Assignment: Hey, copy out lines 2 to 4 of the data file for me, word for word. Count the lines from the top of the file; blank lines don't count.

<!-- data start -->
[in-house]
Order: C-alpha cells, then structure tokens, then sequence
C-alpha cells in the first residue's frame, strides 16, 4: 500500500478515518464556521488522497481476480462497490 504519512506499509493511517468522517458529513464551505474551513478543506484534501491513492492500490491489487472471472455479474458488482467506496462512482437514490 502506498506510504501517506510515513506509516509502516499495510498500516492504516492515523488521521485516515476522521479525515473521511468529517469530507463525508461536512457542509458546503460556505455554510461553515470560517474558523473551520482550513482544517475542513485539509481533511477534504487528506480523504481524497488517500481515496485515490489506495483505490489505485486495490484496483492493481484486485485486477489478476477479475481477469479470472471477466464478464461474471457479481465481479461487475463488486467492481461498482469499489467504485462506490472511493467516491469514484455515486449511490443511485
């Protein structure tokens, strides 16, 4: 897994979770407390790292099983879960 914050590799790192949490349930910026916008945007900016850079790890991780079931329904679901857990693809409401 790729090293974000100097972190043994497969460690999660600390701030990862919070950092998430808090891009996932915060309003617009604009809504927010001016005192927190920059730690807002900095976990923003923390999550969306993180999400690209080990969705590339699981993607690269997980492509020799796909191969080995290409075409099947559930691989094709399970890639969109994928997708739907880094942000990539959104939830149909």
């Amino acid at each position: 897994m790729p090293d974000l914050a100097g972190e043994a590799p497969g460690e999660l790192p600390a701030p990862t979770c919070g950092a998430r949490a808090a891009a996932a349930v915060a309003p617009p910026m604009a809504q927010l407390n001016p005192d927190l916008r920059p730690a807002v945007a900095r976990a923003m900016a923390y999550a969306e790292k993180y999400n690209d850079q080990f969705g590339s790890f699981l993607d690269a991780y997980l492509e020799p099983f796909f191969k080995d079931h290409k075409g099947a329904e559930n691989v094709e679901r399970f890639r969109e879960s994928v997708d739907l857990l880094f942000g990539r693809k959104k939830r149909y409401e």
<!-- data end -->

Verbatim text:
Order: C-alpha cells, then structure tokens, then sequence
C-alpha cells in the first residue's frame, strides 16, 4: 500500500478515518464556521488522497481476480462497490 504519512506499509493511517468522517458529513464551505474551513478543506484534501491513492492500490491489487472471472455479474458488482467506496462512482437514490 502506498506510504501517506510515513506509516509502516499495510498500516492504516492515523488521521485516515476522521479525515473521511468529517469530507463525508461536512457542509458546503460556505455554510461553515470560517474558523473551520482550513482544517475542513485539509481533511477534504487528506480523504481524497488517500481515496485515490489506495483505490489505485486495490484496483492493481484486485485486477489478476477479475481477469479470472471477466464478464461474471457479481465481479461487475463488486467492481461498482469499489467504485462506490472511493467516491469514484455515486449511490443511485
């Protein structure tokens, strides 16, 4: 897994979770407390790292099983879960 914050590799790192949490349930910026916008945007900016850079790890991780079931329904679901857990693809409401 790729090293974000100097972190043994497969460690999660600390701030990862919070950092998430808090891009996932915060309003617009604009809504927010001016005192927190920059730690807002900095976990923003923390999550969306993180999400690209080990969705590339699981993607690269997980492509020799796909191969080995290409075409099947559930691989094709399970890639969109994928997708739907880094942000990539959104939830149909």